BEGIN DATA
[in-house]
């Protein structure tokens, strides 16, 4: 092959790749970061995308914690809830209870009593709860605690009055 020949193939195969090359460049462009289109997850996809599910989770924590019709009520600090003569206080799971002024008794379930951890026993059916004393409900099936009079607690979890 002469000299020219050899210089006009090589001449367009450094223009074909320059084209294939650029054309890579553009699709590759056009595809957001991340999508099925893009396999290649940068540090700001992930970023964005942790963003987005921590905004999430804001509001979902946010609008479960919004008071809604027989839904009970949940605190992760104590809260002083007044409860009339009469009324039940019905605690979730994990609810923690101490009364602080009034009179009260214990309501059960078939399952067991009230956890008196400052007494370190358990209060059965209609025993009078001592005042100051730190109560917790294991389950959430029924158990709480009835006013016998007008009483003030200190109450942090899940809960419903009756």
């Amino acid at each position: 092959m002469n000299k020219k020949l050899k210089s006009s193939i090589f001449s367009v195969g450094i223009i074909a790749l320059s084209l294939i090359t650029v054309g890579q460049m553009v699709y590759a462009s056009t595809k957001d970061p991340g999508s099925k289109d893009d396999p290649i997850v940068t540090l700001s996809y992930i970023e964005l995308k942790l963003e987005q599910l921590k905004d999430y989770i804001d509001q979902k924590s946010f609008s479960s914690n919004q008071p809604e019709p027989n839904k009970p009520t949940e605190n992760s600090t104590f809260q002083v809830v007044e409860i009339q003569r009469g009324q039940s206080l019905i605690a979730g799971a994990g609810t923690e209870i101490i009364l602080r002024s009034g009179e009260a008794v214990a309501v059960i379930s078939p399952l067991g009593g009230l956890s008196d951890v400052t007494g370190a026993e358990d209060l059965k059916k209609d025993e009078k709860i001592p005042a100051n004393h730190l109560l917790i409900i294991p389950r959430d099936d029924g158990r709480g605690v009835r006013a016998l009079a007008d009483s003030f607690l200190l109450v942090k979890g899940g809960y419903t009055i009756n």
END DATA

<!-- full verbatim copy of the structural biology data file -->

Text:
[in-house]
């Protein structure tokens, strides 16, 4: 092959790749970061995308914690809830209870009593709860605690009055 020949193939195969090359460049462009289109997850996809599910989770924590019709009520600090003569206080799971002024008794379930951890026993059916004393409900099936009079607690979890 002469000299020219050899210089006009090589001449367009450094223009074909320059084209294939650029054309890579553009699709590759056009595809957001991340999508099925893009396999290649940068540090700001992930970023964005942790963003987005921590905004999430804001509001979902946010609008479960919004008071809604027989839904009970949940605190992760104590809260002083007044409860009339009469009324039940019905605690979730994990609810923690101490009364602080009034009179009260214990309501059960078939399952067991009230956890008196400052007494370190358990209060059965209609025993009078001592005042100051730190109560917790294991389950959430029924158990709480009835006013016998007008009483003030200190109450942090899940809960419903009756």
């Amino acid at each position: 092959m002469n000299k020219k020949l050899k210089s006009s193939i090589f001449s367009v195969g450094i223009i074909a790749l320059s084209l294939i090359t650029v054309g890579q460049m553009v699709y590759a462009s056009t595809k957001d970061p991340g999508s099925k289109d893009d396999p290649i997850v940068t540090l700001s996809y992930i970023e964005l995308k942790l963003e987005q599910l921590k905004d999430y989770i804001d509001q979902k924590s946010f609008s479960s914690n919004q008071p809604e019709p027989n839904k009970p009520t949940e605190n992760s600090t104590f809260q002083v809830v007044e409860i009339q003569r009469g009324q039940s206080l019905i605690a979730g799971a994990g609810t923690e209870i101490i009364l602080r002024s009034g009179e009260a008794v214990a309501v059960i379930s078939p399952l067991g009593g009230l956890s008196d951890v400052t007494g370190a026993e358990d209060l059965k059916k209609d025993e009078k709860i001592p005042a100051n004393h730190l109560l917790i409900i294991p389950r959430d099936d029924g158990r709480g605690v009835r006013a016998l009079a007008d009483s003030f607690l200190l109450v942090k979890g899940g809960y419903t009055i009756n």